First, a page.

While I still hold that Six of Crows is a far better book, Leigh Bardugo paints a beautiful image of a world enshrouded by darkness. But, through it all, we have light. This is not just Alina’s powers; this comes down to the characters: the way Nikolai has come into his own, the way Mal “becomes a blade” (as ridiculous as that sounds), the way Genya takes her destiny by control, and the way Zoya shows herself as more than just a bitter squaller. Each of these characters cast a light onto Alina’s story, and without them, she may have fallen into the Darkling’s influence.

The Darkling is a remarkably influencing villain, reminiscent of many light/dark connections in fantasy. He’s toxic, manipulative, and his terror influences Alina as well. Leigh Bardugo does a fantastic job showing this internal struggling in Alina. Truth-be-told, the way her story ends is the only one that made sense due to this power struggle.

Now, I do want to comment on Mal’s character as I know he is controversial. Is he the perfect guy? No. But I think he is the most human character in the series. His reactions to Alina are normal: he’s worried she’s losing herself, and he doesn’t see himself in her future. Yes, he supposedly flirted with others and was jealous over Alina’s flirtations with others…but Alina was just as guilty. Plus, I did not anticipate THAT surprise in his character arc (although, it definitely reminded me of Harry Potter). 

Overall, my problems with the Shadow and Bone trilogy as a whole come down to tropes common in YA that I don’t like: love triangles (or in this case, a quadrilateral),  misunderstandings between characters , and a first-person narrator who is, for lack of a better word, “the chosen one.” But, I knew these would all be the case going into this book, so I was able to take them in stride.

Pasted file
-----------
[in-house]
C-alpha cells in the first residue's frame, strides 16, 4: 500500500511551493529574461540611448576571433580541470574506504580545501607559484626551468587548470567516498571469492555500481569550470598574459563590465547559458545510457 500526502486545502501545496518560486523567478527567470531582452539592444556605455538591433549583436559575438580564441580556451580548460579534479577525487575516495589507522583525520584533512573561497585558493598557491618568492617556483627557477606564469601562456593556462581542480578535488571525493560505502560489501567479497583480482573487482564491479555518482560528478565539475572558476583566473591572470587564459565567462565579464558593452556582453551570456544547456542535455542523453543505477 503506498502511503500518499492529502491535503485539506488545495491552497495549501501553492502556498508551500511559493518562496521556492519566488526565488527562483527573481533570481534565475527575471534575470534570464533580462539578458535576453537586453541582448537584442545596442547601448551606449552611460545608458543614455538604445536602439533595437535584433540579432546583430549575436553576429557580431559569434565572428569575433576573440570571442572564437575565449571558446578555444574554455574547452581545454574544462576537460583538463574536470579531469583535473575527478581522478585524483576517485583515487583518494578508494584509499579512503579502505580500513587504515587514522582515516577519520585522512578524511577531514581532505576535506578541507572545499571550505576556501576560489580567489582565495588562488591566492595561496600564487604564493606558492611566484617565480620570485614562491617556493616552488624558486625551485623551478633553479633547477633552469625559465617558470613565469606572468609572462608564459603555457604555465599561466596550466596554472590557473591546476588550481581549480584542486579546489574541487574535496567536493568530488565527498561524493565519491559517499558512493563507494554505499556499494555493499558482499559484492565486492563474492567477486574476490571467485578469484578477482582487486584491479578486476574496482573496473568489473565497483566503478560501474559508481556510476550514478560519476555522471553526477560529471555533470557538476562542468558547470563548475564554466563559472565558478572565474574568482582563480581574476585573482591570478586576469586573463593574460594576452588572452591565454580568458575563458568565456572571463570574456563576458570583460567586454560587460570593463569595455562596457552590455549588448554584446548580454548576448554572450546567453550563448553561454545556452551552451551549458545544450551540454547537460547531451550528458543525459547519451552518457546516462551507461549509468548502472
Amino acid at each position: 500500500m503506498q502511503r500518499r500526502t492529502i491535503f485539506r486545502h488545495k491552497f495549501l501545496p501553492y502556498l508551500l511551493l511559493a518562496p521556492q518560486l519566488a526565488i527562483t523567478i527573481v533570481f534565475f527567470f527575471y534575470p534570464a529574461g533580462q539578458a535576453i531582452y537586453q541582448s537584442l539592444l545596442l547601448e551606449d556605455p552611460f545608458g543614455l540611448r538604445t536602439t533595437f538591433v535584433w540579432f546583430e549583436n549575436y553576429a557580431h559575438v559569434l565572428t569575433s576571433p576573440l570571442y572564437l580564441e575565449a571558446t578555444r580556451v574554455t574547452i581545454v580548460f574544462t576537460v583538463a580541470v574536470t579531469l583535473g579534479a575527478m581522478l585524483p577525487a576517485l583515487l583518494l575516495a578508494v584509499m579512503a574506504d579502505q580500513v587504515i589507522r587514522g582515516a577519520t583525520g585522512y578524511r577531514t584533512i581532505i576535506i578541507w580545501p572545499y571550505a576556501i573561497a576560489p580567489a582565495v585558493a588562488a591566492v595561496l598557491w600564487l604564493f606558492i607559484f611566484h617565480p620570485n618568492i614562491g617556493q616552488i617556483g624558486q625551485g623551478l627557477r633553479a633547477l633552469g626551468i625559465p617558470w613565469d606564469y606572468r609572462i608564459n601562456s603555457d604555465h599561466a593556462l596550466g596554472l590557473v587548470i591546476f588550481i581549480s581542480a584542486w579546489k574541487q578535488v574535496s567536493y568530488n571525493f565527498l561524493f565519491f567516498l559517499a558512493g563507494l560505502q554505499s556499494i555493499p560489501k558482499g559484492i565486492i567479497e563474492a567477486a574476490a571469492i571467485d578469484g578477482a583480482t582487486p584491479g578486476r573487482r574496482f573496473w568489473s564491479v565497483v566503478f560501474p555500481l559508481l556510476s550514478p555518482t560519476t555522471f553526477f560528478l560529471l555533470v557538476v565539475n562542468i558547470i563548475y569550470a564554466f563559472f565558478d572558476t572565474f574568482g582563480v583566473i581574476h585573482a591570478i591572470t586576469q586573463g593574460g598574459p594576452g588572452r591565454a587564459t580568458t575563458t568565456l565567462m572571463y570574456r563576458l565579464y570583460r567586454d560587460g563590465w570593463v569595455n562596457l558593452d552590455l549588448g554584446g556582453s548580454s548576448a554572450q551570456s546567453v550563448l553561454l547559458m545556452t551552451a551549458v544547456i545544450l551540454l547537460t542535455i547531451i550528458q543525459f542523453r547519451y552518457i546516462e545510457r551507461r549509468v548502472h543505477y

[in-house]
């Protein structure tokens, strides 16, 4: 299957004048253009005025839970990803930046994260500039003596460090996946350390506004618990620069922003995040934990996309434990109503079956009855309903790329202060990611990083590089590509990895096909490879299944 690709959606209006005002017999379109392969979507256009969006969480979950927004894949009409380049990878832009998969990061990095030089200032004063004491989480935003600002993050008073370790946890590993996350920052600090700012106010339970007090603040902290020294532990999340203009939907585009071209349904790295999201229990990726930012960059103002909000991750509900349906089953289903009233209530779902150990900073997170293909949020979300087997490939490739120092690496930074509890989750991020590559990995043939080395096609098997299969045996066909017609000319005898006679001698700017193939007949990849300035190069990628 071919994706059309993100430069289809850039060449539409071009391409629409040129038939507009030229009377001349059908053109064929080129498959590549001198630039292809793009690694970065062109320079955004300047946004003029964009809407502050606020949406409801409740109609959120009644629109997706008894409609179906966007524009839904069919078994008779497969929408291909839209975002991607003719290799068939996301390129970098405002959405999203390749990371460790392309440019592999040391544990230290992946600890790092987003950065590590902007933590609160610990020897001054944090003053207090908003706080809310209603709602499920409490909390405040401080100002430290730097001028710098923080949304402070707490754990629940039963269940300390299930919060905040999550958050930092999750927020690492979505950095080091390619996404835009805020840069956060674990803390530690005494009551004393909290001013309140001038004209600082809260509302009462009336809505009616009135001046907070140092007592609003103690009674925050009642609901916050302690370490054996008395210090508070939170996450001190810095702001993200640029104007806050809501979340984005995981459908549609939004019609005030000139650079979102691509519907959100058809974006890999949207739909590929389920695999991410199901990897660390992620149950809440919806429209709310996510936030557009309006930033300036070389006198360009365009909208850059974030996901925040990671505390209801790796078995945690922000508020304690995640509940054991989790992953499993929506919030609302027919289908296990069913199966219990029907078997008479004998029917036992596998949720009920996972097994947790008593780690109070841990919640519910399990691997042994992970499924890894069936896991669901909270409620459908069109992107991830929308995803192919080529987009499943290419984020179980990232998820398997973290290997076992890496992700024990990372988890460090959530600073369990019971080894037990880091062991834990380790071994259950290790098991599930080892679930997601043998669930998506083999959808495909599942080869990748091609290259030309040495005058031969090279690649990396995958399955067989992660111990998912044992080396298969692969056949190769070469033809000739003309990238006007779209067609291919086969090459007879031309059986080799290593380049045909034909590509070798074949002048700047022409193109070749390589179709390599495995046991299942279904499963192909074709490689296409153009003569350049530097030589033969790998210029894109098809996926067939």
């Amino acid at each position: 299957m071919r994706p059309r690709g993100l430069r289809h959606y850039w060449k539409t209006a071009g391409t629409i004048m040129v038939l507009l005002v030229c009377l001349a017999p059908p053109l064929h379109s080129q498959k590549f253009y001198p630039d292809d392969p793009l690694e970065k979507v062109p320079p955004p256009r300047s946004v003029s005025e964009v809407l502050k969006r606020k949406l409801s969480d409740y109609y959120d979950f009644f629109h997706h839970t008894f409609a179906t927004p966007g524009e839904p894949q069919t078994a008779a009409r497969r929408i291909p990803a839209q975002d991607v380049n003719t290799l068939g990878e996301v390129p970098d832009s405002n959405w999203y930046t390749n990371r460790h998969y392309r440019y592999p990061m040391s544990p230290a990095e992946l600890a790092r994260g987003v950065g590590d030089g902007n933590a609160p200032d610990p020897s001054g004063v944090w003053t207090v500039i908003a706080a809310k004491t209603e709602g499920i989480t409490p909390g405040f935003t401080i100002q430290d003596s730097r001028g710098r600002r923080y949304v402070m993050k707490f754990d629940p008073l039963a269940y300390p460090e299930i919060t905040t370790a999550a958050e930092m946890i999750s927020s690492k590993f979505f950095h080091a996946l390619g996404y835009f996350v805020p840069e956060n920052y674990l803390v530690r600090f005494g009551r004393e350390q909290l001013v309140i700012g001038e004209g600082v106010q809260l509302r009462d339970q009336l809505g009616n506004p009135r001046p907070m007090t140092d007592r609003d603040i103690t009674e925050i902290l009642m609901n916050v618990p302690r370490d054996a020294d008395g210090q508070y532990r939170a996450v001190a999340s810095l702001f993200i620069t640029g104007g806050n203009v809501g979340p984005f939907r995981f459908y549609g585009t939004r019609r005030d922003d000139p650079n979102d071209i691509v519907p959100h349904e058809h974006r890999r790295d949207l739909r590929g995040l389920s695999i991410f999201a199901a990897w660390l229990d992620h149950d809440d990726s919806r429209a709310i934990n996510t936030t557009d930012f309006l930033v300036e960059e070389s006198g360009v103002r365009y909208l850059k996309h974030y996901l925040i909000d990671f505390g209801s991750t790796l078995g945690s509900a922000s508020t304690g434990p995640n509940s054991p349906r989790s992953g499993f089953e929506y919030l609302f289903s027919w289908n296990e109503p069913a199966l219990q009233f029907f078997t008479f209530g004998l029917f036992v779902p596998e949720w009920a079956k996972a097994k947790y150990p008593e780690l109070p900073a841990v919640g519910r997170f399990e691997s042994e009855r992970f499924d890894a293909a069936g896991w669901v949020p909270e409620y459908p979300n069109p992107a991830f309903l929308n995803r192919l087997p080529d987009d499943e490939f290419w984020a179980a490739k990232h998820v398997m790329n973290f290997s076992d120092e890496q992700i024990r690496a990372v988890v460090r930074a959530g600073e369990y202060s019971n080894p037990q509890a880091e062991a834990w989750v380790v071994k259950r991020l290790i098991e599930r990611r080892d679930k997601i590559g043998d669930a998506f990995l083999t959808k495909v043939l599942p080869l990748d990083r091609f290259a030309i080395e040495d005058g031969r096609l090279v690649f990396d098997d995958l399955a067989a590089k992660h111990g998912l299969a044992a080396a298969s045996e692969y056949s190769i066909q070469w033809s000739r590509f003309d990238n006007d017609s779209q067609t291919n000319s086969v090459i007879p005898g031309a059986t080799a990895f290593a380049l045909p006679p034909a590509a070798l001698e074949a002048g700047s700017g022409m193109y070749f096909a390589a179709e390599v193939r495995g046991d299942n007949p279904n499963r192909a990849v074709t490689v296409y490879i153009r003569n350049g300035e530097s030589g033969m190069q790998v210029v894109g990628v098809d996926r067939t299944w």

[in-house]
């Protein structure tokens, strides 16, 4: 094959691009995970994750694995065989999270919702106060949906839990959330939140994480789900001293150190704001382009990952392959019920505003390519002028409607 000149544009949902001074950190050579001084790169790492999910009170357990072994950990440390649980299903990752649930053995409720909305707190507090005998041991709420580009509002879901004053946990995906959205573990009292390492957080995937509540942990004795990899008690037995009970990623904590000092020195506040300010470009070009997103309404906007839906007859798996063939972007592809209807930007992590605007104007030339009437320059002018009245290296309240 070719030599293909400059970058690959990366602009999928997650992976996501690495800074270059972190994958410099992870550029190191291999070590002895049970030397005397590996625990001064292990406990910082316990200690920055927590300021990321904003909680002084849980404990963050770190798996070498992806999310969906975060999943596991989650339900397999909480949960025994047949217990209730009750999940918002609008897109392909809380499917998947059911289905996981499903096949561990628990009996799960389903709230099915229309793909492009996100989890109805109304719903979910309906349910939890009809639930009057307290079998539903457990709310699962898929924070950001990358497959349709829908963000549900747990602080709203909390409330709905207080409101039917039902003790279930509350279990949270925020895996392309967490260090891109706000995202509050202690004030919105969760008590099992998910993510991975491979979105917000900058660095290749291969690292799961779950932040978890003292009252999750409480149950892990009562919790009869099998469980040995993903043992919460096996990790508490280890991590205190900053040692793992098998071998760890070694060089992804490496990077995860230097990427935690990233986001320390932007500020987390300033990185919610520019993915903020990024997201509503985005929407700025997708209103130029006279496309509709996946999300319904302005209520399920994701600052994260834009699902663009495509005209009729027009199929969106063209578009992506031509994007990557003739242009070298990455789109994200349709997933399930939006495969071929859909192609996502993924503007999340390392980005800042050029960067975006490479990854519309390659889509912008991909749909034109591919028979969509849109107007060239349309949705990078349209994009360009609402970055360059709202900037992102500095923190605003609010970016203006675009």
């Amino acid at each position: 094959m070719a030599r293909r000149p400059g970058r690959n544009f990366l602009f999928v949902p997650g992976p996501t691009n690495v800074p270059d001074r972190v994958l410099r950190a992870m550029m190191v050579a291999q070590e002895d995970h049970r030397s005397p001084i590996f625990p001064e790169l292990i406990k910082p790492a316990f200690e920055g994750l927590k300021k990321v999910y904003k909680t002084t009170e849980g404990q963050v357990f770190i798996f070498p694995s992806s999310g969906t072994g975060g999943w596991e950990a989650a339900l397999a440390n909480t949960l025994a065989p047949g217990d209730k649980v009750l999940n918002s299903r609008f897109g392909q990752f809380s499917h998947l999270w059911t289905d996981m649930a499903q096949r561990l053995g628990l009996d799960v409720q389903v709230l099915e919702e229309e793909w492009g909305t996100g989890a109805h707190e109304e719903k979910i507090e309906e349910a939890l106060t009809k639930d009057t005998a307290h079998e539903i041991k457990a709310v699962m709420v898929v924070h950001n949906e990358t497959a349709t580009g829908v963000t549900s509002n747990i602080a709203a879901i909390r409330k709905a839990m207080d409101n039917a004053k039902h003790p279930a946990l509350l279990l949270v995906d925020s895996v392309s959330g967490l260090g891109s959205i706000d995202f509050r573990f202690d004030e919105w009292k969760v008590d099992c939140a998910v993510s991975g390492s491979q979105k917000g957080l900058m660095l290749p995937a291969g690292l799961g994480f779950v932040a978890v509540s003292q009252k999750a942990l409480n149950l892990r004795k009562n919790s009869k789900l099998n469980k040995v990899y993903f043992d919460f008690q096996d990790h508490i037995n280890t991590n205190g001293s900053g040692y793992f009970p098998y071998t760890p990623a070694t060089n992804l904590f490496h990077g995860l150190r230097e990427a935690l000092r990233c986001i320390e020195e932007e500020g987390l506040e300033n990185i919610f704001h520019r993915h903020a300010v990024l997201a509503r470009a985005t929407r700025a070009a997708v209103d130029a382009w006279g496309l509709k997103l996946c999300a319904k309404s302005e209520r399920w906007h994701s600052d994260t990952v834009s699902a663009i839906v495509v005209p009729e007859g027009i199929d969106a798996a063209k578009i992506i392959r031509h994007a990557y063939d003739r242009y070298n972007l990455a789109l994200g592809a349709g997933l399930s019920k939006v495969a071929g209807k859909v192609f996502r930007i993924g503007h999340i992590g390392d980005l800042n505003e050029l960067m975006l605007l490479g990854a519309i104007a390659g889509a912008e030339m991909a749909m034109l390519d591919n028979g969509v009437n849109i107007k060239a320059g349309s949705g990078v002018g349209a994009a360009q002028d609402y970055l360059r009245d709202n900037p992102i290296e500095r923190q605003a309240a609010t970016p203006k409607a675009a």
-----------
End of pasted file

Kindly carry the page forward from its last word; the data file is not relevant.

Overall, I give the entire series 4 out of 5 stars. Shadow and Bone might not be the most *original* story in the world, but it takes some of the best aspects of fantasy and bundles them into a world ripe with magic. I am so happy I read this series with the TV show out, and I cannot wait to return to the Six of Crow’s Duology. Certainly, Shadow and Bone offers the necessary background to make Six of Crows pop, and without it, I don’t think that book would really shine. 

For lovers of YA fantasy and elemental magic, I highly encourage you to check out Shadow and Bone

Really, overall, the Grishaverse is amazing…and it deserves the hype it has received in my opinion. 

What’s it about?